The School Uniform Investigation

Published Date: January 13, 2020

As we gear up for the new year and the return to school for children across the country, we take a look at the intended effects of the Competition Commission’s (“Commission”) investigation into the pricing of school uniforms and the subsequent agreements signed before the Competition Tribunal (“Tribunal”) in 2019.

Prior to 2015, the Commission received complaints from parents and school uniform suppliers regarding the high costs of school uniforms as well as exclusive agreements that prevented other suppliers from entering the market. This culminated in the Commission undertaking advocacy initiatives with various stakeholders – including various schools, certain school groups and the National Department of Basic Education (“DBE”).

These engagements culminated in the drafting of a circular which dealt with the existence of exclusive agreements between schools and school uniform manufacturers or retailers, and was recommended to all public schools, former model C schools, and private schools. The circular recommended that the schools follow certain guidelines:

  1. School uniform should be as generic as possible such that it is obtainable from as many suppliers as possible;
  2. Exclusivity should be limited to items that the schools regard as necessary to obtain from pre-selected suppliers, for example, badges;
  3. Schools should endeavour to follow a competitive bidding process when appointing suppliers. They should appoint more than one supplier in order to give parents more options; and
  4. Any contracts entered into for the supply of school uniforms should be of a limited duration and at the end of the contract a new bidding process should be embarked upon.

Nevertheless, despite the Commission’s advocacy approach and the publishing of the circular to various stakeholders, the Commission was still met with complaints from parents and suppliers. The complaints were founded in section 5(1), 8(c) and 8(a) of the Act – section 5(1) being a restrictive vertical practice (i.e. the exclusive agreement between schools and suppliers) that has the effect of lessening competition, and sections 8(a) and 8(c) related to the exclusionary effects of the agreements as well as their ability to enable excessive pricing.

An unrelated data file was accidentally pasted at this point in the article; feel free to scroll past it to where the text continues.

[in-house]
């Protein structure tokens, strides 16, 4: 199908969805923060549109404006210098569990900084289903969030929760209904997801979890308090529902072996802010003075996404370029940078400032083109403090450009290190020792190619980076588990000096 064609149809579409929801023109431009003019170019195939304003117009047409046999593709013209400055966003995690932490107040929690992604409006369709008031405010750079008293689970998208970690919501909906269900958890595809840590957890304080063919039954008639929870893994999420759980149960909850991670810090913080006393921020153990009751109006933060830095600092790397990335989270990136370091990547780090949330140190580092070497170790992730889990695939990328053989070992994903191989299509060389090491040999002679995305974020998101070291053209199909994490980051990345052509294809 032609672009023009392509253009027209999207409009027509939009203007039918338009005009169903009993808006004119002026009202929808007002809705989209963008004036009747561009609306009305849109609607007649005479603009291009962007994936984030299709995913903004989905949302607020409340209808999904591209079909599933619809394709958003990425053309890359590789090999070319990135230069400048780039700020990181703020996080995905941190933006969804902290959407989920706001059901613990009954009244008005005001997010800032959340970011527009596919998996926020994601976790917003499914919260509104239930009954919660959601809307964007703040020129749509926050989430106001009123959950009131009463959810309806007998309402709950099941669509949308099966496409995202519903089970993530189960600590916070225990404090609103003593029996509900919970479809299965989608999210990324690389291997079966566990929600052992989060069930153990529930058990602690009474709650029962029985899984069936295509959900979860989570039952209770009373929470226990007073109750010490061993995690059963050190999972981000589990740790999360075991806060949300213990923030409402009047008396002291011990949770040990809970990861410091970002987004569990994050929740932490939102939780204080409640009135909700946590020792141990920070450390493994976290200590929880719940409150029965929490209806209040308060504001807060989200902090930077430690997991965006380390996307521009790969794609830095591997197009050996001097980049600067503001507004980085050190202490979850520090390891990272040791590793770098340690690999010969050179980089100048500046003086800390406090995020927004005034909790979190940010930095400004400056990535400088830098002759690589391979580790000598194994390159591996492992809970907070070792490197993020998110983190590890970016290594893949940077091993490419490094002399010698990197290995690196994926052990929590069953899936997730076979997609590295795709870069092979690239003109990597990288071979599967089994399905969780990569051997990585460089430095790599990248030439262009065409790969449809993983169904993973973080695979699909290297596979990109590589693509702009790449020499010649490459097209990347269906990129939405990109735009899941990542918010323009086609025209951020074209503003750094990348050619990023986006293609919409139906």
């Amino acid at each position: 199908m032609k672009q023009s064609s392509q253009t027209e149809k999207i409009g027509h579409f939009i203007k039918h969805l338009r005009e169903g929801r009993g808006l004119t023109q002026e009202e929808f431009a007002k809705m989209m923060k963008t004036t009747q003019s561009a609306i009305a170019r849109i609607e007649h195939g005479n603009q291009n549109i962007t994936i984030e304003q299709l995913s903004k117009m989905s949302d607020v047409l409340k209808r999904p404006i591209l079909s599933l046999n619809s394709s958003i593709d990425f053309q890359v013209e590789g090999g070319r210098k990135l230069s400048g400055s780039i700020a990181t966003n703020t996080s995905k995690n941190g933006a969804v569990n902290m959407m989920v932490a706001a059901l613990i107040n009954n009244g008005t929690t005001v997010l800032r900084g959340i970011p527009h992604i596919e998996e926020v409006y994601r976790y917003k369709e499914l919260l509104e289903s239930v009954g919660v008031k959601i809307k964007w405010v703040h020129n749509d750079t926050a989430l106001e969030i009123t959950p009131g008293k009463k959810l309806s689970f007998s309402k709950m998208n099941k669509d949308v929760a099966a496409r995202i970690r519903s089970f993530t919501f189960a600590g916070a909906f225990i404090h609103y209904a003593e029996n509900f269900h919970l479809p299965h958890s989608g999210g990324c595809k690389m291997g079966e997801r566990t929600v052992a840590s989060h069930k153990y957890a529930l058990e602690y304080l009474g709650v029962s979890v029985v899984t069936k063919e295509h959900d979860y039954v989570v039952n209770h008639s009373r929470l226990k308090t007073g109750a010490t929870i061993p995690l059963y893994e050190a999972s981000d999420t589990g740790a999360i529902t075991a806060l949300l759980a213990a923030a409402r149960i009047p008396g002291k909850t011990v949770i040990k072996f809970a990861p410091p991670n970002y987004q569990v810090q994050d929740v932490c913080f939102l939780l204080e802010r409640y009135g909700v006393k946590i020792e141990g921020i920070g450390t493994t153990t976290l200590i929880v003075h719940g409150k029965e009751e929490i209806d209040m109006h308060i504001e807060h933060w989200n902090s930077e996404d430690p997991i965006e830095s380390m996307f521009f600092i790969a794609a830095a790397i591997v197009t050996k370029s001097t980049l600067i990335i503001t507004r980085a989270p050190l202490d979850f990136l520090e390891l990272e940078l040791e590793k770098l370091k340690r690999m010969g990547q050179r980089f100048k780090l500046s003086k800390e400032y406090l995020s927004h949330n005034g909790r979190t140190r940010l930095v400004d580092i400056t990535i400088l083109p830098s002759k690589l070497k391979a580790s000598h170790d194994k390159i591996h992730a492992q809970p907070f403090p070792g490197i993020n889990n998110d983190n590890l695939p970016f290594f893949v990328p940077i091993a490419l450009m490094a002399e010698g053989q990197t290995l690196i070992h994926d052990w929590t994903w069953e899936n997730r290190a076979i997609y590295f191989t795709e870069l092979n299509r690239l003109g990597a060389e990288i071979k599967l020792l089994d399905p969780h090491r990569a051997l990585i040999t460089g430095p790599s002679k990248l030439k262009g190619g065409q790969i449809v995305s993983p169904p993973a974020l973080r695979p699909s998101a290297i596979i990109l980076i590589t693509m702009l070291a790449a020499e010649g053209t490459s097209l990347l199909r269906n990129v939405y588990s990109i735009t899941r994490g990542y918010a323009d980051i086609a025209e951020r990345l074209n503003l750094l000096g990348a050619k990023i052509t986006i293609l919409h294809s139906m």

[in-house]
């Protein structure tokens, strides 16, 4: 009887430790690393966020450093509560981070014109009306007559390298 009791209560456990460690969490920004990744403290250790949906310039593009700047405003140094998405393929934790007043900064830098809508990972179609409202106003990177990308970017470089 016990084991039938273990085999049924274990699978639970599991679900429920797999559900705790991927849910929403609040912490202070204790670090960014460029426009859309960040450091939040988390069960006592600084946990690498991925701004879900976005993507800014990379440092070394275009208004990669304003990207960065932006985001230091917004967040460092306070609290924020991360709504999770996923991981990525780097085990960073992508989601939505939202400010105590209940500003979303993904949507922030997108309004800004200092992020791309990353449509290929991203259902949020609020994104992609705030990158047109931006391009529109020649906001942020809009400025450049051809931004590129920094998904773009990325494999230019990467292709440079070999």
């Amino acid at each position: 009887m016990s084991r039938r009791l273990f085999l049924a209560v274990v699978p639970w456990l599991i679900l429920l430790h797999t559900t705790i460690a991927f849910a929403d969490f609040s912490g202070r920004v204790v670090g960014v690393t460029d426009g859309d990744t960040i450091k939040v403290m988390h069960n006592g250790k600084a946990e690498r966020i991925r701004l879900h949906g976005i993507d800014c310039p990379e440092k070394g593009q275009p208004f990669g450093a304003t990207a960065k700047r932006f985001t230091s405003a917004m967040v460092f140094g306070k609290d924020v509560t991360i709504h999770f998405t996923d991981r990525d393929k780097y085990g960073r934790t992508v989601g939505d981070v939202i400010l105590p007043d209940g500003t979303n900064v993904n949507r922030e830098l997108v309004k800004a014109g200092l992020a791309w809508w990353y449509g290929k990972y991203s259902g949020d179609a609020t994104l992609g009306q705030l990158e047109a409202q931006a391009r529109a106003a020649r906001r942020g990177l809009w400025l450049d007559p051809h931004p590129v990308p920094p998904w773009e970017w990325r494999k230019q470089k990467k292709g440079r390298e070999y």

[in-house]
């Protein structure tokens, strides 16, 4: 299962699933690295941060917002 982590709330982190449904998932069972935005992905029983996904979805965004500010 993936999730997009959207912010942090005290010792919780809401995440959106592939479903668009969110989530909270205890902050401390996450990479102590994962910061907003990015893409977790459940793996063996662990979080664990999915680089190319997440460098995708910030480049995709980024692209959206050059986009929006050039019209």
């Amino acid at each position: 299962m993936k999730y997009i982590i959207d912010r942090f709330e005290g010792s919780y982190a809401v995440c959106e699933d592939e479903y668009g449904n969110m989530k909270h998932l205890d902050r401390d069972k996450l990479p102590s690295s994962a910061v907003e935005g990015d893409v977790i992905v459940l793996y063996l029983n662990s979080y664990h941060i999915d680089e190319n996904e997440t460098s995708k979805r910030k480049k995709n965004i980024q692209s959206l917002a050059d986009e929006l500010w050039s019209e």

The Commission investigated these complaints and found that exclusive supply agreements between the suppliers and various schools excluded potential and existing school uniform suppliers from entering into and expanding in the school uniform market. The Commission further found that these exclusive agreements may enable suppliers to extract higher prices from customers as the supplier would not face any competition from other suppliers and would not be at risk of losing any market share in the process.

School uniforms (and their pricing) have significant public interest ramifications and as such, the Commission adopted an unorthodox and novel approach based on its findings. Instead of referring the matter to the Tribunal for adjudication and the possible imposition of a financial penalty on the schools, the Commission instead engaged with certain schools and agreed that they would comply with the guidelines as set out in the circular and described above. This agreement was made an Order of the Tribunal in 2019.

It appears that the Competition authorities played an interventionist role in its investigation into the pricing of school uniforms. Although the merits of such an approach can be debated, it is hardly debatable that lower prices for school uniforms would benefit the community.

The Commission succinctly described the purpose of the agreements and its significance to the South African public: “The Commission considered the benefits to the public interest if the cost of school uniform items could be reduced. At many schools, the cost of school uniform items represent a significant part of the cost of schooling. In South Africa, many parents struggle to afford schooling for their children. The Commission concluded that the interests of consumers and competitors in the relevant market would be better served by not proceeding any further with the complaint referral and by rather obtaining undertakings from the Respondents as to future conduct.

The respective agreements concluded with certain schools can be accessed here:

  1. St Andrews School for Girls –
  2. ADvTech –
  3. Curro –
  4. Reddam House –

We invite you to contact our Competition Law and Team if you have any questions in relation to the School Uniforms Investigation, or any related matter.


Jac Marais | Partner

Mia de Jager | Associate

Kameel Pancham | Candidate Attorney“””45444″”45533”

Mia de Jager
Senior Associate | Litigation Attorney
Jac Marais
Partner | Commercial Attorney

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